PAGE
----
The Poetry Of Christmas – A Christmas Eve Sermon on Luke 2:1-20

Christmas, Christmas Eve, Incarnation, Nativity of Jesus, Luke 2:1-20

Nativity Monument by Edward Burne-Jones, Public Domain, Wikimedia Commons 

Christmas Eve – Luke 2:1-20

One of the things of which I have become more and more aware is that Christmas happens amidst the ordinary circumstances of life. Think about that first Christmas: an emperor issuing decrees and taxing people, a couple that is unmarried and pregnant, a no vacancy sign, field hands working the night shift. Those are real life circumstances and real life is always the world of Christmas. It was then and it is today.

For some people that means Christmas is a hard time of year. It’s difficult and painful. For others it’s the best time of year. It’s joyful and exciting. For most of us, I suspect, it varies from year to year.

Take a moment and think back over the past year. How has your life changed since last Christmas? In what ways is your world today different from then? Has it been a difficult and painful year or has it been a year of joy and thanksgiving? Was it a memorable year or one you would like to forget? Maybe it was a mixture of all the above.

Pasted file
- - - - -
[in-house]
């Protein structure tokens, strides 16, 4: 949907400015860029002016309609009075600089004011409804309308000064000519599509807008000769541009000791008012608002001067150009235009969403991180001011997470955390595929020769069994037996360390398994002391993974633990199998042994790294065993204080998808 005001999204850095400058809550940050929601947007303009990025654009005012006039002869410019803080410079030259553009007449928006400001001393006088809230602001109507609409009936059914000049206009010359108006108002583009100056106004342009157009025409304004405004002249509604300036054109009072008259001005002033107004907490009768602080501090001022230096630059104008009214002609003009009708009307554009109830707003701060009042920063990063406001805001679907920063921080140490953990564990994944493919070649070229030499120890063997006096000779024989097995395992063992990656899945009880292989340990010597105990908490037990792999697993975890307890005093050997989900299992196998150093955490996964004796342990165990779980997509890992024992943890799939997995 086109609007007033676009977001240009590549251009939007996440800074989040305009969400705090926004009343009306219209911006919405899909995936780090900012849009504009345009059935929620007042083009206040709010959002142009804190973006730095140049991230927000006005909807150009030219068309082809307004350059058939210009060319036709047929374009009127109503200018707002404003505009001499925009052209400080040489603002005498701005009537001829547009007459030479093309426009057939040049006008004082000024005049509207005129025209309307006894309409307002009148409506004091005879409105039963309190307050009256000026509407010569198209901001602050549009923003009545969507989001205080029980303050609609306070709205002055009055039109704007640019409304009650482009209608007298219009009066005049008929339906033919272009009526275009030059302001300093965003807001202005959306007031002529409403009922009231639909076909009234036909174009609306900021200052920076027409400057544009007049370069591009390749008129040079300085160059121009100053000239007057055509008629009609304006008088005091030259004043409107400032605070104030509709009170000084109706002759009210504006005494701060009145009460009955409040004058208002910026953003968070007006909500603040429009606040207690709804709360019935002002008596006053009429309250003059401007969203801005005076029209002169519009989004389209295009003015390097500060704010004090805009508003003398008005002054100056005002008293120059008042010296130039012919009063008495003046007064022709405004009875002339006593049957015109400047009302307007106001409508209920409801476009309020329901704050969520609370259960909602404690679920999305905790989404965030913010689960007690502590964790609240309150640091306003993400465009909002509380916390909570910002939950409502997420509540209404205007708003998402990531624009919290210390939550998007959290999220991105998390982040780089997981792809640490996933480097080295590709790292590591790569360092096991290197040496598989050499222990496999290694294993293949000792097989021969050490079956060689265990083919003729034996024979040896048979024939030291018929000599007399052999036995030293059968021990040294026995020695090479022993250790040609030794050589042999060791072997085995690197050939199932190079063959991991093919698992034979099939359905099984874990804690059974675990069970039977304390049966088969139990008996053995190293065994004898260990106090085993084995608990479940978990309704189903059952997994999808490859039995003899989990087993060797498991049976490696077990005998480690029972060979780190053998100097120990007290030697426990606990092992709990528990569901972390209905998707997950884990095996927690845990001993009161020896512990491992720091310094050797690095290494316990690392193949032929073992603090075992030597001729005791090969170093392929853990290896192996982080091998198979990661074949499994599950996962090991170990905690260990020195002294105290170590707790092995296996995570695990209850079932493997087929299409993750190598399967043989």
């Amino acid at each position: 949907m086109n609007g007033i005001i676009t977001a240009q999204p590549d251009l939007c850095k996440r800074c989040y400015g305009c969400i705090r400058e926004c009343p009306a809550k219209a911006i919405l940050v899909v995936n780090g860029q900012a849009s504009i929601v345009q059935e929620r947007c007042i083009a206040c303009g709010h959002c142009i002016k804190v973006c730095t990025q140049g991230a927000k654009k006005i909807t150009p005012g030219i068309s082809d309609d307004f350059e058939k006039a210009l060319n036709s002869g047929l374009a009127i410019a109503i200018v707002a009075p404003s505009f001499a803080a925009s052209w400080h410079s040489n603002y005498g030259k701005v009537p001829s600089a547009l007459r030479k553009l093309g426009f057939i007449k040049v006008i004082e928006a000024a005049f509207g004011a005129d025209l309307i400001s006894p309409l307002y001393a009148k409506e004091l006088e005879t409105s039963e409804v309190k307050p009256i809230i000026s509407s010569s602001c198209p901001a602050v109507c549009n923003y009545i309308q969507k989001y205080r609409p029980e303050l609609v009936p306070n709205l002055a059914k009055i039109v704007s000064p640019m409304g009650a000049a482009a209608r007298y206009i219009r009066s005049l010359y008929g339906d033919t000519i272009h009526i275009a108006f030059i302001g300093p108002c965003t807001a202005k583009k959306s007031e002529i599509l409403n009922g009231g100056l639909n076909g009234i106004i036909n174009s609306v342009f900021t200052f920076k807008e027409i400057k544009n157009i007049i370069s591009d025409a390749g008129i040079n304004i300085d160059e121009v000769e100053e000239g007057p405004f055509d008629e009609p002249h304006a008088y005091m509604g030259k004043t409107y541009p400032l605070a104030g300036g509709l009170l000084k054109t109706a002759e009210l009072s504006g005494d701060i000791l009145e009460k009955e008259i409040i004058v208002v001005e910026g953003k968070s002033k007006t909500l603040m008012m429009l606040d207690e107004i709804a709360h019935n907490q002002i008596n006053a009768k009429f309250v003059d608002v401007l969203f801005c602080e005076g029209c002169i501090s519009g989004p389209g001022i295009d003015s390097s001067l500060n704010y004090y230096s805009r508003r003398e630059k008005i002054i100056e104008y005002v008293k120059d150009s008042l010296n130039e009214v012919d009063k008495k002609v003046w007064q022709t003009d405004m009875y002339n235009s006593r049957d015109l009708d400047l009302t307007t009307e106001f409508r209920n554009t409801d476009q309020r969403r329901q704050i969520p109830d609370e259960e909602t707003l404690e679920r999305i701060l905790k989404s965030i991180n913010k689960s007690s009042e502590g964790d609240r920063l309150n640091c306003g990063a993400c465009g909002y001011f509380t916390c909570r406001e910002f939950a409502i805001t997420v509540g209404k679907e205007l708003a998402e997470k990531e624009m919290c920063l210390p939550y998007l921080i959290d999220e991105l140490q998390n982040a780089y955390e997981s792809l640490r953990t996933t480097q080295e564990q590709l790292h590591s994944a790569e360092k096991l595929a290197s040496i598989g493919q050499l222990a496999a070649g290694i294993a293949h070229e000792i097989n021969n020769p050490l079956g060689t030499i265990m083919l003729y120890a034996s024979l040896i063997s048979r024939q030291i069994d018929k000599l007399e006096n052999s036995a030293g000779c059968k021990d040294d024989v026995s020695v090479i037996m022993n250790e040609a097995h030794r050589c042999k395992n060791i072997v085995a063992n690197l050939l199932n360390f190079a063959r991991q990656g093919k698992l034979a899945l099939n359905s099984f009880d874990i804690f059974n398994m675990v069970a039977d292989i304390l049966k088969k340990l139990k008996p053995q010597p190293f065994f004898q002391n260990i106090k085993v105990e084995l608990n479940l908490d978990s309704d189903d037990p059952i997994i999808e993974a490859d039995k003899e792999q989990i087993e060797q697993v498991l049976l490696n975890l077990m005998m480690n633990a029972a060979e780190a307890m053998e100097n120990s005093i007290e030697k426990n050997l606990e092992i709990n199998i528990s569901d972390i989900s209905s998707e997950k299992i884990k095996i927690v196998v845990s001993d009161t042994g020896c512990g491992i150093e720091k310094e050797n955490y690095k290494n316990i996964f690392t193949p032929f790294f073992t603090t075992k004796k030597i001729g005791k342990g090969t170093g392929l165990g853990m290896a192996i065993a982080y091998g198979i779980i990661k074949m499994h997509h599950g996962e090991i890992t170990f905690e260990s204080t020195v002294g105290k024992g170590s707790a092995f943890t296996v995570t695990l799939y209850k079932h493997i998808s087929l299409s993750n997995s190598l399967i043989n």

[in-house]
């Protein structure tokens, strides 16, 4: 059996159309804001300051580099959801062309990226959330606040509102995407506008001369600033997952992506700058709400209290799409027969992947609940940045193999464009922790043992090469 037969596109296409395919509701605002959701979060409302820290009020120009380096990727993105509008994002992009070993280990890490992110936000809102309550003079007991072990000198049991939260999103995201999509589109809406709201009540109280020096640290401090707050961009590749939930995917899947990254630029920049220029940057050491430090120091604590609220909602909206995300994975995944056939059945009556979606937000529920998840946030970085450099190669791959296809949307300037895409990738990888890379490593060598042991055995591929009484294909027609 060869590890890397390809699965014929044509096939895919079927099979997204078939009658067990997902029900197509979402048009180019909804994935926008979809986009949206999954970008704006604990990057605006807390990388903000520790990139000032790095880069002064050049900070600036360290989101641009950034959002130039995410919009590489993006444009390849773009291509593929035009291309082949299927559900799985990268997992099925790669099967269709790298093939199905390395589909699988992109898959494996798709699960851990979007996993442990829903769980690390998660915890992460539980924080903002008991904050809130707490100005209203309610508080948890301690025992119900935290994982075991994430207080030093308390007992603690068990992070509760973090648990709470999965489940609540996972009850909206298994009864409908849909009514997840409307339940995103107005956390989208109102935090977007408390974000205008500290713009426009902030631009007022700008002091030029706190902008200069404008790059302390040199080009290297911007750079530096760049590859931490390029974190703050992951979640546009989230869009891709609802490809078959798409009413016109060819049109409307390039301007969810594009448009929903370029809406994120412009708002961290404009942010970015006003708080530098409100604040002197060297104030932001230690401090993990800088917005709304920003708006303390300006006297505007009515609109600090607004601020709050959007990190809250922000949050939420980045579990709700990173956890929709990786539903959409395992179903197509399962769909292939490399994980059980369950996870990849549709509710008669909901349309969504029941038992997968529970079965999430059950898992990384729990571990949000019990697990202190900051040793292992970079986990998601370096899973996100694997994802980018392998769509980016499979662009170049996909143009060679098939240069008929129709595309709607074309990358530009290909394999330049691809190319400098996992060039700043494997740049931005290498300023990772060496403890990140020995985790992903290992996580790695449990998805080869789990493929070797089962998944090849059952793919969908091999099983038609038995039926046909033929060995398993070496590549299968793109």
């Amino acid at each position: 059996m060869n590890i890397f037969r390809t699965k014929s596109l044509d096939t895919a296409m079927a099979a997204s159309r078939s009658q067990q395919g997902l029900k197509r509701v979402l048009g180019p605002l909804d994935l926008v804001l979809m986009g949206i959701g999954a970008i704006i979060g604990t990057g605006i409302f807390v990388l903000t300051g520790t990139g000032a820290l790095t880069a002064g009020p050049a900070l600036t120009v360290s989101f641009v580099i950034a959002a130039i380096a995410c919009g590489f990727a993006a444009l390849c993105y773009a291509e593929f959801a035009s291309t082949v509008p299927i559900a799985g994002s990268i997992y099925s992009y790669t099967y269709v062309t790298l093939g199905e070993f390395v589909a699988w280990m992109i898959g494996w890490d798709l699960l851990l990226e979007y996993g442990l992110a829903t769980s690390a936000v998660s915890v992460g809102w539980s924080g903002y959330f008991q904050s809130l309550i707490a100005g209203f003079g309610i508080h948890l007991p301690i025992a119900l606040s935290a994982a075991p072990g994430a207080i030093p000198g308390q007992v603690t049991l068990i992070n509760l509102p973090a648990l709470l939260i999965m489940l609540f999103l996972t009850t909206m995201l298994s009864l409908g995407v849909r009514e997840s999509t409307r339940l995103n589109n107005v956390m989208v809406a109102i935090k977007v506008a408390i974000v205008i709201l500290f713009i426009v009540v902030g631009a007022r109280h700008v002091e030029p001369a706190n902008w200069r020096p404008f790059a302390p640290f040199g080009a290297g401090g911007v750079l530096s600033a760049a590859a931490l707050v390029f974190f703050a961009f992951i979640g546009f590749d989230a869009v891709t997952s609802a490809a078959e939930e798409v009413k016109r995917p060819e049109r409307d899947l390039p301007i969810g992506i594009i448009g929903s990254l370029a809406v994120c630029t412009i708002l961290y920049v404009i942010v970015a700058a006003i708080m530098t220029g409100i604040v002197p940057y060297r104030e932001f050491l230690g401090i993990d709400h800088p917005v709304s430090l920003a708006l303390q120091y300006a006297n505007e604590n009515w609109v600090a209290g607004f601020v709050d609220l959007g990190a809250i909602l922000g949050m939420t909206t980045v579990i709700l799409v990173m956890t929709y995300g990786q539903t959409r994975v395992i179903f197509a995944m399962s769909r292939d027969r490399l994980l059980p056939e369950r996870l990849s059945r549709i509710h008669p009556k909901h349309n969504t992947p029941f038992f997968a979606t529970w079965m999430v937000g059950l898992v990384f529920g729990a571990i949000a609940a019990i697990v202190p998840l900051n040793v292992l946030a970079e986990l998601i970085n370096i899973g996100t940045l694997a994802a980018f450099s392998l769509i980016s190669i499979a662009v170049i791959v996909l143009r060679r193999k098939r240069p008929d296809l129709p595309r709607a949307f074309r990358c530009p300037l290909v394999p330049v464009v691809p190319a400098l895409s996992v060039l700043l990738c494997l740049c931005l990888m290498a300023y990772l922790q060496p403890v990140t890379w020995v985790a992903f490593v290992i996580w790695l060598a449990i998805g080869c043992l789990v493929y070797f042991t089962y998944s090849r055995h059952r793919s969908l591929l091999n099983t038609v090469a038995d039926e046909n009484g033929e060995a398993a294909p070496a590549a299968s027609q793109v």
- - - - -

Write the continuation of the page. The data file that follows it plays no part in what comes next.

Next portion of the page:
Regardless of what the last year has been for us and whether we consider the changes it brought to be for better or for worse it is deeply rooted in the Christmas story.

I am not talking about the then and there Christmas story, the one that starts out “In those days” and takes place “in that region.” I am talking about the here and now Christmas story, the one that is taking place in these days and in this region. After all, that’s really the only Christmas story that matters.

  • What good is to us if Jesus is laid in a manger in Bethlehem if he is not also cradled in the manger of our heart?
  • What good is it to us if the angel announces good news of great joy to the shepherds living in the fields if that good news is not also announced in the night fields of our lives?